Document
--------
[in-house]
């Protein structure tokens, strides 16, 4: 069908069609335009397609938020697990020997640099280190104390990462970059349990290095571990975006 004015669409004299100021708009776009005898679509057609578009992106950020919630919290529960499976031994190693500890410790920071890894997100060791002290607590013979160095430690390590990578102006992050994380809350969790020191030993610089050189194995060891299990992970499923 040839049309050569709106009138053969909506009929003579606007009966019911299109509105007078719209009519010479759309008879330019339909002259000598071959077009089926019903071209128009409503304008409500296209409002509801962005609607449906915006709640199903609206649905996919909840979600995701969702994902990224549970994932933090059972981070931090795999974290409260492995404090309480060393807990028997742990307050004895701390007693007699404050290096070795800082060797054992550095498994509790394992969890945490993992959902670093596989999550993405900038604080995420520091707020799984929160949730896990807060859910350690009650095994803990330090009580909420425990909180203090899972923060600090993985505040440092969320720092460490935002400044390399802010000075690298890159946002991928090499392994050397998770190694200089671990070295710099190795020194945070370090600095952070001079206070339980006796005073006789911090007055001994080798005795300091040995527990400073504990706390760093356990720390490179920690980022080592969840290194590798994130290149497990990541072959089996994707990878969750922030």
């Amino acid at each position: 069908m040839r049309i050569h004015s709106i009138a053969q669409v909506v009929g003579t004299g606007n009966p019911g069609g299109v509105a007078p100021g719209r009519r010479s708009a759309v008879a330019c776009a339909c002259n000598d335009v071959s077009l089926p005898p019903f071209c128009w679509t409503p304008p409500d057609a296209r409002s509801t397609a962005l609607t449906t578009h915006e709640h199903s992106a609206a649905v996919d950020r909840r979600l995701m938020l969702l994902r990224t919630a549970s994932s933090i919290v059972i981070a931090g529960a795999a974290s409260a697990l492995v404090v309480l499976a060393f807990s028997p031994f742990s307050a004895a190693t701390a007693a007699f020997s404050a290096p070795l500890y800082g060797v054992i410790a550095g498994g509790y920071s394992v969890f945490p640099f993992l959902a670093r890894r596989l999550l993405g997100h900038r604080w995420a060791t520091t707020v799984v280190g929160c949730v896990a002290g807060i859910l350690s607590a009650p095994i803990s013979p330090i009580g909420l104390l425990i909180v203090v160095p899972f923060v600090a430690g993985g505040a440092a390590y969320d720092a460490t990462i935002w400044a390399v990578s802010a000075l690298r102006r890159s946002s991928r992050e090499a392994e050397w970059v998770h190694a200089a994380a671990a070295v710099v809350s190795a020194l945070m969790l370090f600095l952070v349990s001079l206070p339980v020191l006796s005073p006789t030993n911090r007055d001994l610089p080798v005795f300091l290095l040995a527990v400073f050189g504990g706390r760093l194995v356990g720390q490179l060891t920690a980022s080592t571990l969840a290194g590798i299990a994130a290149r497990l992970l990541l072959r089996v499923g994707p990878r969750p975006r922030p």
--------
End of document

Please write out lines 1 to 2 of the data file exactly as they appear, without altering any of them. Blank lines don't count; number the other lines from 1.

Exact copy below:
[in-house]
């Protein structure tokens, strides 16, 4: 069908069609335009397609938020697990020997640099280190104390990462970059349990290095571990975006 004015669409004299100021708009776009005898679509057609578009992106950020919630919290529960499976031994190693500890410790920071890894997100060791002290607590013979160095430690390590990578102006992050994380809350969790020191030993610089050189194995060891299990992970499923 040839049309050569709106009138053969909506009929003579606007009966019911299109509105007078719209009519010479759309008879330019339909002259000598071959077009089926019903071209128009409503304008409500296209409002509801962005609607449906915006709640199903609206649905996919909840979600995701969702994902990224549970994932933090059972981070931090795999974290409260492995404090309480060393807990028997742990307050004895701390007693007699404050290096070795800082060797054992550095498994509790394992969890945490993992959902670093596989999550993405900038604080995420520091707020799984929160949730896990807060859910350690009650095994803990330090009580909420425990909180203090899972923060600090993985505040440092969320720092460490935002400044390399802010000075690298890159946002991928090499392994050397998770190694200089671990070295710099190795020194945070370090600095952070001079206070339980006796005073006789911090007055001994080798005795300091040995527990400073504990706390760093356990720390490179920690980022080592969840290194590798994130290149497990990541072959089996994707990878969750922030």